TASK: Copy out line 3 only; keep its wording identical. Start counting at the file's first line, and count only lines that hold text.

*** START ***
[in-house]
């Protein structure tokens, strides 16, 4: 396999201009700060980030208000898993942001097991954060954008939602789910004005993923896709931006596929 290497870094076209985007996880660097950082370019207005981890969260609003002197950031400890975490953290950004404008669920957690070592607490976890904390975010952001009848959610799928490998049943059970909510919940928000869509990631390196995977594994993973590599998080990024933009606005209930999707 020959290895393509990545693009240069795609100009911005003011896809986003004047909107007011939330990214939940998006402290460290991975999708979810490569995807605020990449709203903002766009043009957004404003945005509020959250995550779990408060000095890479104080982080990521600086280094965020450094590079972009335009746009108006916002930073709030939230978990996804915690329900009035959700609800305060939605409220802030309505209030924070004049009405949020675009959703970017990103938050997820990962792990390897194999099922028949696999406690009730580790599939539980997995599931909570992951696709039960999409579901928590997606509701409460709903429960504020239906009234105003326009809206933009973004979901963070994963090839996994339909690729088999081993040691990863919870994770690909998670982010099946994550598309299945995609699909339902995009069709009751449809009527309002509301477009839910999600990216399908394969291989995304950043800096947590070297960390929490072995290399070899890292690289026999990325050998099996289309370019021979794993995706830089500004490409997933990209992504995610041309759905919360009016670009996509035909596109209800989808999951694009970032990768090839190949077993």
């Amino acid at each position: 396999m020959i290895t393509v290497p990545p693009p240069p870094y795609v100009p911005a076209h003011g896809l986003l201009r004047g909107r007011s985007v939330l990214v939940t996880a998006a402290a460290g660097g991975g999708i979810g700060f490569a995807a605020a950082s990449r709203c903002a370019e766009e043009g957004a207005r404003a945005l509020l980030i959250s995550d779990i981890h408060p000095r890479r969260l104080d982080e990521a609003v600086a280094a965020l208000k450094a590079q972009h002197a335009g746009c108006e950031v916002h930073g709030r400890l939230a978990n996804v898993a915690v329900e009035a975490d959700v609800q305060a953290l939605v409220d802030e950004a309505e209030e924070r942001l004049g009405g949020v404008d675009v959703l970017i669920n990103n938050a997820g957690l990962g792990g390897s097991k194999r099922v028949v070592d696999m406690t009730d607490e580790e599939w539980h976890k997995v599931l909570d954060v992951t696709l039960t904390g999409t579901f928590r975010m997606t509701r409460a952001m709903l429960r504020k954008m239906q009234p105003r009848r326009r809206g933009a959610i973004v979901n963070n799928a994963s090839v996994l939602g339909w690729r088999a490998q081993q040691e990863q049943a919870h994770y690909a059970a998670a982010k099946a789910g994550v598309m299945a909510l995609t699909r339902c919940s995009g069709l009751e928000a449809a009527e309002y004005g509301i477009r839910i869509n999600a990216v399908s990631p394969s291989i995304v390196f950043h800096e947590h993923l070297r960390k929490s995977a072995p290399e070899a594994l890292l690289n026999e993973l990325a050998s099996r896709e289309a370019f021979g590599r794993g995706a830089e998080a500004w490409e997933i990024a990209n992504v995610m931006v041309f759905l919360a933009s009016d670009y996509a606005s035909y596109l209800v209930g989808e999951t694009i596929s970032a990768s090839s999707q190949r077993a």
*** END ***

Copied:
């Amino acid at each position: 396999m020959i290895t393509v290497p990545p693009p240069p870094y795609v100009p911005a076209h003011g896809l986003l201009r004047g909107r007011s985007v939330l990214v939940t996880a998006a402290a460290g660097g991975g999708i979810g700060f490569a995807a605020a950082s990449r709203c903002a370019e766009e043009g957004a207005r404003a945005l509020l980030i959250s995550d779990i981890h408060p000095r890479r969260l104080d982080e990521a609003v600086a280094a965020l208000k450094a590079q972009h002197a335009g746009c108006e950031v916002h930073g709030r400890l939230a978990n996804v898993a915690v329900e009035a975490d959700v609800q305060a953290l939605v409220d802030e950004a309505e209030e924070r942001l004049g009405g949020v404008d675009v959703l970017i669920n990103n938050a997820g957690l990962g792990g390897s097991k194999r099922v028949v070592d696999m406690t009730d607490e580790e599939w539980h976890k997995v599931l909570d954060v992951t696709l039960t904390g999409t579901f928590r975010m997606t509701r409460a952001m709903l429960r504020k954008m239906q009234p105003r009848r326009r809206g933009a959610i973004v979901n963070n799928a994963s090839v996994l939602g339909w690729r088999a490998q081993q040691e990863q049943a919870h994770y690909a059970a998670a982010k099946a789910g994550v598309m299945a909510l995609t699909r339902c919940s995009g069709l009751e928000a449809a009527e309002y004005g509301i477009r839910i869509n999600a990216v399908s990631p394969s291989i995304v390196f950043h800096e947590h993923l070297r960390k929490s995977a072995p290399e070899a594994l890292l690289n026999e993973l990325a050998s099996r896709e289309a370019f021979g590599r794993g995706a830089e998080a500004w490409e997933i990024a990209n992504v995610m931006v041309f759905l919360a933009s009016d670009y996509a606005s035909y596109l209800v209930g989808e999951t694009i596929s970032a990768s090839s999707q190949r077993a």